Econostrum | Economic News in the Mediterranean

Lebanese Bankers' Association says country's draft agreement with IMF illegal

Written by Frédéric Dubessy on Thursday, June 23rd 2022 à 11:00 | Read 416 times

The ABL rejects the IMF plan and presents a counter-offer (photo: ABL)
The ABL rejects the IMF plan and presents a counter-offer (photo: ABL)
LEBANON. According to Reuters, the Association of Lebanese Banks (ABL) has declared the Lebanese government's draft agreement with the International Monetary Fund (IMF) "illegal" or "in the alternative, unconstitutional". These are the words used by Carlos Abadi, managing director of the American financial consulting firm DecisionBoundaries and adviser to this organisation created in October 1959 in Beirut, in a letter dated 21 June 2022 sent to the headquarters of the Bretton Woods institution.

The IMF has proposed a cooperation agreement to the government based on a financing of $ 3 billion over four years, under the "expanded credit facility" to help Lebanon recover from a catastrophic financial situation. The text was signed on 7 April 2022 and still needs to be approved by the IMF's management and board.

The country of 6.7 million people (including 1.5 million refugees according to the UN Refugee Agency, mostly Syrians) has been in default since March 2020. It is facing the most serious economic and social crisis in its history, one of the worst in the world since 1850, according to the World Bank. Its currency, the Lebanese pound, has lost more than 90% of its value and the social situation continues to deteriorate. According to Najat Rochdi, UN Resident and Humanitarian Coordinator in Lebanon, 2.2 million Lebanese are in dire need of urgent assistance to ensure access to food and other basic needs until the end of the year.

Carlos Abadi defends Lebanese banks (photo: DecisionBoundaries)
Carlos Abadi defends Lebanese banks (photo: DecisionBoundaries)

Banks don't want to fix the state's mismanagement

The IMF is making the release of its loan conditional on the implementation of a number of essential structural reforms: a major tax reform, a policy of budgetary rigour, the nationalisation of certain state-owned companies, the creation of a floating exchange rate system... And to adopt a bank restructuring strategy based on three principles: recognition of the sector's huge losses, protection of small depositors and limiting recourse to public resources.

The Lebanese government's financial recovery plan was adopted on 20 May 2022. It foresees that commercial banks will bear the losses first, followed by the Central Bank (BDL) and public assets. The ABL, which groups sixty-one banks, believes that the state must step in and pay for decades of unsustainable financial policies, political corruption and waste. Most of the losses, estimated at $69 billion in early 2022, were incurred by the Central Bank.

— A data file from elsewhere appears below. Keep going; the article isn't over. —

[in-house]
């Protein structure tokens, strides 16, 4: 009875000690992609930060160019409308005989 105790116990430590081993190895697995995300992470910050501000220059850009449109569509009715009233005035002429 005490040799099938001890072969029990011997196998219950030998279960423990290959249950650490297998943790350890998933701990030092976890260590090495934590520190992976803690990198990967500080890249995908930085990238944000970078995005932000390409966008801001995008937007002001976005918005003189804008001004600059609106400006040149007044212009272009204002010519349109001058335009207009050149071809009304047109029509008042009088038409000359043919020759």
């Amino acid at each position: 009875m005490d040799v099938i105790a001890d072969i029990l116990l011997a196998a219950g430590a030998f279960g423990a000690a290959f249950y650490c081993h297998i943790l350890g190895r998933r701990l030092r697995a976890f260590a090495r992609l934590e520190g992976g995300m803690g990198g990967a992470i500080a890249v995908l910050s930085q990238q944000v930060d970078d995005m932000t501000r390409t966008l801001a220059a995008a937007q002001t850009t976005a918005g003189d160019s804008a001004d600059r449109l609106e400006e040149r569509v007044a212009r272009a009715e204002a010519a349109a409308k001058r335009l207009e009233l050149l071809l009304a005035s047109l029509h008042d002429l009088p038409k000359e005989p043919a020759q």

The ABL had already rejected in February 2020 the banking and debt restructuring plan presented by Prime Minister Hassan Diab. It planned to return $25bn of a total of $104bn in foreign currency to savers. 

IMF calls for bank audits

The BDL asked, in March 2022, the country's commercial banks to provide it with the names of political figures who had not complied with a circular ordering them to repatriate funds sent abroad to avoid the collapse of the country in 2019. In the same month, the Lebanese judiciary ordered the freezing of the assets of five local banks (Bank of Beirut, Bank Audi, SGBL, Blom Bank and Bankmed) which are being investigated by Ghada Aoun, prosecutor at the Mount Lebanon Court of Appeal, for suspicious transactions carried out by their institutions.

The ABL suggests pooling state assets (buildings and land) in an investment company, transforming up to $30bn of deposits into Lebanese pounds to be repaid over a ten-year period, and reversing the pound-to-dollar foreign exchange transactions that took place after the crisis began in 2019. The latter would free up $10-15bn for the Central Bank, according to the Association. Another fund that could be used is the BDL's $15bn or so in gold reserves. "The reserves are nothing more than a buffer kept in reserve for a rainy day, and the storm in Lebanon is of biblical proportions," says Abadi's report in graphic fashion.

The International Monetary Fund is also calling for audits of the country's 14 largest banks and for parliament to approve an emergency banking resolution law. Lebanese banks were one of the main lenders to the Lebanese government before the 2019 financial collapse.

"The execution of some prior actions as well as some steps of the programme are likely to further damage the Lebanese economy, probably irreparably," the ABL representative notes in his letter. He also fears that, as the finding is based on "erroneous talking points of the Lebanese civil society", the association is "unfairly deprived of its rights".

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